Welcome to the 81st volume of WizeWorld: a collection of stories and sounds to round out your week, pique your curiosity, and widen your wizdom.
This week’s theme is the future.
When we make positive changes, we hope that they’ll impact us positively in the future. That can mean anything from a healthy new lifestyle choice to banning plastic packaging in grocery stores. Whether it’s local or global, micro or macro, our choices matter. So here’s to a happier, healthier future for everyone.
We’ll be looking at:
- How long caffeine stays in your system
- An interview with upcoming skier Nate McGuigan
- The group making playgrounds a little more wild
- Snow Jams, from Wize Athlete Truth Smith
- France’s ban on plastic produce packaging
Insider breaks down exactly how long caffeine stays in your system, when to stop drinking it during the day, and how to minimize and mitigate its effects. Looking for the CliffsNotes? Caffeine has a half-life of anywhere from three to six hours (half-life meaning the time it takes for just half of it to leave your body), and a total of 10 hours to disappear from your system altogether. That means your 9 a.m. cup of coffee could still be keeping you wired at 7 p.m. that evening. So make sure to stay hydrated and limit your caffeine consumption. Of course, you can do both at the same time with a refreshing can of Wize iced tea.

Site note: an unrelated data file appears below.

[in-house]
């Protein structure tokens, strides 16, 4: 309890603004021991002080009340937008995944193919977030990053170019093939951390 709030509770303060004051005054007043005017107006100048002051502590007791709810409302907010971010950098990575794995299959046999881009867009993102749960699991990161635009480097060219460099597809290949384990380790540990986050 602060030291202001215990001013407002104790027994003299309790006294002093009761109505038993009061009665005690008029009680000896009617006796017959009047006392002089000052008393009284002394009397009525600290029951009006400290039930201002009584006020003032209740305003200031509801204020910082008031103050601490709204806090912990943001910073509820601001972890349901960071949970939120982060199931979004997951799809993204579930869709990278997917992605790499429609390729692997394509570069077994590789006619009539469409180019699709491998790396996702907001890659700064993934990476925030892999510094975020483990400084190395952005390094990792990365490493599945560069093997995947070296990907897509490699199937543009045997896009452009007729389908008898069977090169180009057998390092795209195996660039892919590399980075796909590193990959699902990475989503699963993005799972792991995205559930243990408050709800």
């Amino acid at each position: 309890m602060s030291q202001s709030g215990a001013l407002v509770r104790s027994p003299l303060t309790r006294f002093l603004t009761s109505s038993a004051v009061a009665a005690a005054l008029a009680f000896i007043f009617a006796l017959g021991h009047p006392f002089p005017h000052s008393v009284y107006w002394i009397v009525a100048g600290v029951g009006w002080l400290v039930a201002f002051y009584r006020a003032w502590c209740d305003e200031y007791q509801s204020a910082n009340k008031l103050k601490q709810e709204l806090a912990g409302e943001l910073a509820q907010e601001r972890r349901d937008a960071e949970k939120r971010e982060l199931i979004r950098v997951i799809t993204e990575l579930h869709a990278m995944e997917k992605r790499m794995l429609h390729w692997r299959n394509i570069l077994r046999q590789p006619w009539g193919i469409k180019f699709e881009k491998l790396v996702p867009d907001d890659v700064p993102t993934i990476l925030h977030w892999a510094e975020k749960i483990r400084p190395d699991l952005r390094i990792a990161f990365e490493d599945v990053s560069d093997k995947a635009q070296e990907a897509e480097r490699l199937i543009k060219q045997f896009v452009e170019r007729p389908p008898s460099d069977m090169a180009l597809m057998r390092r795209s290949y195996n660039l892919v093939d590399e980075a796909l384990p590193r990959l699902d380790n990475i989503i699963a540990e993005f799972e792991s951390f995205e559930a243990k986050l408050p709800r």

This week, we’re featuring an interview with Wize Athlete and skier Nate McGuigan. Nate began his love of sports with hockey and motocross, but got into skiing after watching GoPro videos of athletes tearing it up on the slopes. Nate says his biggest motivation is the feeling of terror just before trying something new… and then the massive rush of adrenaline that comes after he does it. But one rush he doesn’t love is the one that comes from consuming sugar and caffeine, which is why you’ll find him reaching for a can of Wize when he needs to refuel on the hill. In honor of Nate, go out and do something that scares you today—you might just like it.
Colossal brings us the story of MONSTRUM, a Copenhagen-based design firm that creates a wide menagerie of playground equipment sculpted to look like animals from across the globe. They focus on accessibility for children of all ages: like fish mouths that younger kids can easily crawl into, or slides descending off the backs of birds for older children. It’s a way of making playtime fun, and weaving in the important message about the need to protect our environment. You can find their playgrounds all around the world, from Oklahoma to Dubai.
Wize Athlete, snowboarder, and skateboarder Truth Smith gives us Snow Jams. This playlist—filled with songs from artists including J. Cole, Lil Tjay, Juice Wrld, and more—will keep you warm and wild this winter whether you’re hitting the slopes or staying closer to home.
Finally, Positive News heralds the introduction of France’s new packaging laws. At the start of the year, the French government outlawed plastic for 30 varieties of fruits and vegetables in their supermarkets. Prior to the ban, an estimated 37 percent of produce in the country was wrapped in wasteful single-use plastics and officials say that this move could save as much as a billion units of plastic from landfills every year. With Spain looking to follow suit, President Macron calls the move a “revolution”—and we hope it’s just the start of less waste on our shelves across the world.
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